Green capsicums are less sweet and slightly more bitter than red, yellow or orange ones.
The sweetest capsicums are those that have been allowed to ripen fully on the plant in full sunshine, while those that are picked when green and ripened in storage are less sweet.
After you get your seedlings going, pick a spot in the got that is the hottest-with the longest hours of sunshine.
Do the usual by, adding plenty of compost, manure, and a general fertilizer.
In cooler districts, transplant young seedlings outdoors after the last chance of frost.
If the weather is still cool, delay transplanting a few days, and keep them in a cold-frame, indoors or next to the house.

Capsicums don’t like to dry out and actually prefer moist but not wet soil and don’t like extreme changes in the weather.
When your capsicum plants start to get bigger and small flowers appear, switch over to a fertilizer higher in Phosphorous and Potassium.
Something like tomato feed should do the trick.
You don’t want just all bush and no plants do you?
Tip:Capsicums are self pollinators.
Occasionally, they will cross pollinate from pollen carried by bees or other insects.
If you don’t want hot capsicums, don't plant hot chillies too close.
Don't worry though, as it won’t affect the fruit of this year's crop.
The cross will show up in the genetics of the seeds, if you save them.
Capsicums and chilli peppers are almost identical except for the level of Capsaicin which gives chillies and some peppers that “hot”sensation.
Question:Martha has emailed this question about growing Capsicums.
Why are my capsicum's leaves going yellow and falling off?
Well Martha, leaf yellowing and falling is usually caused by either powdery mildew or bacterial spot. Spray with a mixture of Full cream milk and water for organic treatment of this problem
Why are they good for you?

Red capsicums have very high levels of vitamin C - 1 capsicum has enough vitamin C to meet the daily needs of 10 people and yellow and green capsicums have nearly as much
Did you know that compared to green peppers, red peppers have more vitamins and nutrients and contain the antioxidant lycopene.
The level of carotene, another antioxidant, is nine times higher in red peppers. Red peppers also have twice the vitamin C content of green peppers
Red capsicums are also rich in beta carotene which the body converts to vitamin A, vitamin E and a good source of folate (one of the B vitamins).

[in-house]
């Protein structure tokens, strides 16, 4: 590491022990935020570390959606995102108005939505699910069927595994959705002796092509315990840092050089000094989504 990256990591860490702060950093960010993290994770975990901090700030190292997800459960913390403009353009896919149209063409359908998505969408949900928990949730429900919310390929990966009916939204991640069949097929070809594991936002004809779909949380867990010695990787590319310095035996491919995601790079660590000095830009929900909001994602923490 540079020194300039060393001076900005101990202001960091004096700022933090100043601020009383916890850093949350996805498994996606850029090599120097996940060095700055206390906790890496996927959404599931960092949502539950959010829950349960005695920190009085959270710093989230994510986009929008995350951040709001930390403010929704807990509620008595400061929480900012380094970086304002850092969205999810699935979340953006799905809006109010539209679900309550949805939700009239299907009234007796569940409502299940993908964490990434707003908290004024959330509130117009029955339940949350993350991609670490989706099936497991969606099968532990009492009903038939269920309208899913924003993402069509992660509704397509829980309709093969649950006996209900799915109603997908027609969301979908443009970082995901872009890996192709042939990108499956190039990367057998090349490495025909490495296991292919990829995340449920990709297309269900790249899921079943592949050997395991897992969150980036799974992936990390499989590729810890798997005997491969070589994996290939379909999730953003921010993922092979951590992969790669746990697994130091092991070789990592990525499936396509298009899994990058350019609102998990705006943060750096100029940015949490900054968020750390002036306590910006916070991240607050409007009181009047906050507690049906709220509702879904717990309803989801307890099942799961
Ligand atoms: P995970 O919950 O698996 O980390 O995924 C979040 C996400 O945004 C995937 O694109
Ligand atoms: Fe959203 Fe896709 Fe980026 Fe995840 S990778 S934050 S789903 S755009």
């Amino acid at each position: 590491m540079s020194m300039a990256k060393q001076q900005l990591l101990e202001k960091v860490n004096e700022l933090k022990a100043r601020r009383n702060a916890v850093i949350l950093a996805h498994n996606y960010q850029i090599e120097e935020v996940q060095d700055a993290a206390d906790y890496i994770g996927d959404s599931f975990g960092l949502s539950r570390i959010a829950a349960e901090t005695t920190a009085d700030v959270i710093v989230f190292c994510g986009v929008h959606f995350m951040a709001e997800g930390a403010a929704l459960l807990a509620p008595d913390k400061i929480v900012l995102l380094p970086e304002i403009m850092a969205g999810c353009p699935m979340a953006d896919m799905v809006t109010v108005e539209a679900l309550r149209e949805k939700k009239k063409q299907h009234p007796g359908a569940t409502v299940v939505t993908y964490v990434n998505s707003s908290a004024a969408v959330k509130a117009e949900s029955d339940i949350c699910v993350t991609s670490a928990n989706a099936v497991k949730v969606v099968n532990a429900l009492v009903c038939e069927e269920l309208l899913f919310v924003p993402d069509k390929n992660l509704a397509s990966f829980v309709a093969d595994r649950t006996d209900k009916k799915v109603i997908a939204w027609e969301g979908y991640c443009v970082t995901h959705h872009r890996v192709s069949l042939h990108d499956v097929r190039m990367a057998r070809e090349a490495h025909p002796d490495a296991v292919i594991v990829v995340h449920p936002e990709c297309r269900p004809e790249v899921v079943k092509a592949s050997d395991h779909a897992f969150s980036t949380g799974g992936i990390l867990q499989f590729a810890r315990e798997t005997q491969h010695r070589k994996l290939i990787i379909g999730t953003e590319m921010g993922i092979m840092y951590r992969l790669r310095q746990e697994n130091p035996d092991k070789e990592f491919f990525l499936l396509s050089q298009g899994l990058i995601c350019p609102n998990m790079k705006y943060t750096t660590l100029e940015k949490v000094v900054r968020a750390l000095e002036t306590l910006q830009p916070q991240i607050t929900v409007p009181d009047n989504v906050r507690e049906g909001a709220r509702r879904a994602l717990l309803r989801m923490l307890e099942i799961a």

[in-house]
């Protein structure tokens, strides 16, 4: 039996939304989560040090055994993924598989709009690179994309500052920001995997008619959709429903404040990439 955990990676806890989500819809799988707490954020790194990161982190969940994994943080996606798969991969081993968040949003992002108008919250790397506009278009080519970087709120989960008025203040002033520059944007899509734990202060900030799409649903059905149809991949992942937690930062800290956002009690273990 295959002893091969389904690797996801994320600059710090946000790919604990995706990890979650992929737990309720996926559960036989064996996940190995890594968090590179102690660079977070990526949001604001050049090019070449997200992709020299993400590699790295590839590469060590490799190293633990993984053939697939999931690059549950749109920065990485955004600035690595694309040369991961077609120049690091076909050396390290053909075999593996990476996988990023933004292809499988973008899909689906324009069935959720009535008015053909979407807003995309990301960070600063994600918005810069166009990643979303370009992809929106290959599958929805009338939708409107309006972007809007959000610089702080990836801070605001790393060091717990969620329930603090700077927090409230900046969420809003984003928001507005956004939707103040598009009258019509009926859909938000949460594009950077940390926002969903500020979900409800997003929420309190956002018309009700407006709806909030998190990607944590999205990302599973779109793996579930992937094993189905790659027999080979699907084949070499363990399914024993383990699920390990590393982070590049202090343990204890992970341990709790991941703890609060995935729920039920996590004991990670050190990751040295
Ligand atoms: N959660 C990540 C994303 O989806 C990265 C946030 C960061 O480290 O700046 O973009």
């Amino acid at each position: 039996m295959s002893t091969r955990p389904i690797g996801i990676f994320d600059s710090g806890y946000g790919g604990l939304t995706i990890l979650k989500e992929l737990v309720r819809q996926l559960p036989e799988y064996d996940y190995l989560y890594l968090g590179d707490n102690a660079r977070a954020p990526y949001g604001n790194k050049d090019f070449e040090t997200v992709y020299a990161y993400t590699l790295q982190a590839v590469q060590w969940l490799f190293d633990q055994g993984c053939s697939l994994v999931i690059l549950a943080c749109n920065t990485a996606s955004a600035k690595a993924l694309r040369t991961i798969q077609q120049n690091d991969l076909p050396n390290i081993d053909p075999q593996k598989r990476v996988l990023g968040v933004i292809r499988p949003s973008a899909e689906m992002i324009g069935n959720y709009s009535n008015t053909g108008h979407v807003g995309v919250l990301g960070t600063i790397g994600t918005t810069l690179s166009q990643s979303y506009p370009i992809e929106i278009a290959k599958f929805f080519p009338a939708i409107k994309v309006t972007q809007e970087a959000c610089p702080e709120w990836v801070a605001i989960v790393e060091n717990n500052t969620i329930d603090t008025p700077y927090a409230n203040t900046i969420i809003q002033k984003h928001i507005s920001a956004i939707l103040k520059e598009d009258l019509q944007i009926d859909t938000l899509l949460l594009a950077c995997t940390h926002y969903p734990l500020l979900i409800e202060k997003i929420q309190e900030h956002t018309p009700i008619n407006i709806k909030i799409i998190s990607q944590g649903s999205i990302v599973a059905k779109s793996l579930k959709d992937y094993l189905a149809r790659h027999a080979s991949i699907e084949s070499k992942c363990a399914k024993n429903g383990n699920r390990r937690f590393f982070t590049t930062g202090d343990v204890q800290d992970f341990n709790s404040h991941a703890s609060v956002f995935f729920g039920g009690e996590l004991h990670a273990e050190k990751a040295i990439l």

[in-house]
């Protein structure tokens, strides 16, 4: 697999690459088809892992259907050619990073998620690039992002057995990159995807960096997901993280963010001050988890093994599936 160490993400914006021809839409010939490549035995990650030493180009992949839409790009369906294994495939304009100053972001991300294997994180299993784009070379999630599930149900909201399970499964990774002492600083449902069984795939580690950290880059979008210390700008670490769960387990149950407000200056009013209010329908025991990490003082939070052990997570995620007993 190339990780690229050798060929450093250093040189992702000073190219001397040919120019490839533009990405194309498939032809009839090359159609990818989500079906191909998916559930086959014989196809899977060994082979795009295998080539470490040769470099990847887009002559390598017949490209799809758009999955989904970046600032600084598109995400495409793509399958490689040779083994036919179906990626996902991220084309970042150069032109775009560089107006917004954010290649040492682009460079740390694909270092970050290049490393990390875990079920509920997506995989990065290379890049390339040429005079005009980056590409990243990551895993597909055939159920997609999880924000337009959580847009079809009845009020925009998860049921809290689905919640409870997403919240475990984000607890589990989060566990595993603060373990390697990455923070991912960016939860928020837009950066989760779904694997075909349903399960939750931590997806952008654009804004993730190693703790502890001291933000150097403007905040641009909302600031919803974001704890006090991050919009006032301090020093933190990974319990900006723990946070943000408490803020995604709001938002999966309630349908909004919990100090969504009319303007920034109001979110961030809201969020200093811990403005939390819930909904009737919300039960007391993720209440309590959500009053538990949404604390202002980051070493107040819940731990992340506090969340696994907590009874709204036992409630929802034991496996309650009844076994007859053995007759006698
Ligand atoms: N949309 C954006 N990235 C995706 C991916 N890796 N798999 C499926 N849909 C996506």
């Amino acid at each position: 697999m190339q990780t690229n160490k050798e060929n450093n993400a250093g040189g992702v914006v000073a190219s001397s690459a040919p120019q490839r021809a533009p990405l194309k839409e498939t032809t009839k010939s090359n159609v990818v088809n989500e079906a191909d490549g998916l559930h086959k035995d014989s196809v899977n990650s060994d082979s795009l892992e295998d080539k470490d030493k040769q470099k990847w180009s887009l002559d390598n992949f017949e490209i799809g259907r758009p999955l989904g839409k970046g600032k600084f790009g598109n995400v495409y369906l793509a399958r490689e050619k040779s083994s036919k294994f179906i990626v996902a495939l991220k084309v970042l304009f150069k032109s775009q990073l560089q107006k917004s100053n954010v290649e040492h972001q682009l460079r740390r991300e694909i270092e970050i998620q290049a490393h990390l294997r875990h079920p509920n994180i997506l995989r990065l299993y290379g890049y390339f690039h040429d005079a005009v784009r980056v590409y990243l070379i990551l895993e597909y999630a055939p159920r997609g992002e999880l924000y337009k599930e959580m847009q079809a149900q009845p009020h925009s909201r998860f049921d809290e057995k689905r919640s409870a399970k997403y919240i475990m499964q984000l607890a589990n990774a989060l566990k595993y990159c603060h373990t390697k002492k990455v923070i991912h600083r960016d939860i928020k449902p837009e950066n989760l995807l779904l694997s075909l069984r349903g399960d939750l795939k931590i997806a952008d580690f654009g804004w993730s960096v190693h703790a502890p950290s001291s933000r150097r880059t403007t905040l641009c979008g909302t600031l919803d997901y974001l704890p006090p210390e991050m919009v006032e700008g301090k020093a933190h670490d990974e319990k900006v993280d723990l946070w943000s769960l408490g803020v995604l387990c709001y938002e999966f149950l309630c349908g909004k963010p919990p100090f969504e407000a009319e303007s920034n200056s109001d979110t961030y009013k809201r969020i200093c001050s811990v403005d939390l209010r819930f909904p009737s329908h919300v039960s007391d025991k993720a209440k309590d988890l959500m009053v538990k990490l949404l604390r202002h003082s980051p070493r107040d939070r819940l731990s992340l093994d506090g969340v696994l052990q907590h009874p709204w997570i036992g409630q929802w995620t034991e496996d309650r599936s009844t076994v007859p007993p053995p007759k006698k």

One red capsicum contains almost the equivalent of almost 2 teaspoons of natural sugar, which is why it tastes so sweet and delicious.
Yellow capsicums are sweet with natural sugars too, but green capsicums have much less sugar, so they’re a little more bitter.


Continuing with the series on best fit gardening. Living Fences
Conifers make great living hedges especially in Northern Hemisphere gardens, but may not suit your district.

Fences make good barriers between neighbours and for keeping out undesirable animals but what if you don’t want a hard fence?
A Living Fence is a fence made of living trees and shrubs either made from thorny or non-thorny plants.
It can also be called a green fence, or hedge.
Will a living fence work and what would you grow in your district?
Let’s find out what you can plant. I'm talking with Garden Designer Peter Nixon

Your living fence can act as a better windbreak that that solid paling fence, plus it also creates a home for beneficial insects.
Peter mentioned Grewia occidentalis ‘Lavender Star or South African Crossberry; Solandra longiflora or dwarf Hawaiian Chalice; Choisya ternata or Orange Blossom and of course rose bushes for cool districts.


Groundcover Bamboo
Bamboo comes from all over the world; from South America, Africa, Asia, Australia. It may surprise you to learn that Australia's got four native species of bamboos.
Have you had a bad experience with growing bamboo?
Perhaps there were invasive bamboo runners coming up through the fence from next door?
You might be surprised to learn that not all running bamboo is bad, but it’s good to know the difference between running and clumping bamboo.
Let’s find out about them by listening to the podcast.

I'm talking with Karen Smith from and Jeremey Critchley owner of

Ground cover bamboos are a spreading variety of bamboo, almost like lawns and can be contained with a simple root barrier.

Karen mentioned Dwarf Whitestripe Pleioblastus fortune-is the prettiest of the ground covers, with crisp green and white variegated foliage.
This one grows to 40cm in height and will flush back denser and fresher when trimmed down regularly as recommended.

A tip about bamboo; when planting bamboo in the ground, whether it’s clumping or running types, it's important to know how they’ll behave.
Cultivate the entire area you want covered to a depth of  approximately 15cm.
Or, bring in top soil to a depth of 15cm.
Add mushroom compost through the top soil and plant at 50cm spacings apart in a grid-like fashion or closer for quicker results.

If planting in pots, use a good quality potting mix with added coir peat.

Mainly so that they survive and also so that they don't take over.
Bamboo "Baby Panda" has lime green very dense foliage and only grows to 20cm in full sun.
In a part shade position Jeremey says it can get to 30 - 40 cm.
Baby Panda bamboo is frost tolerant.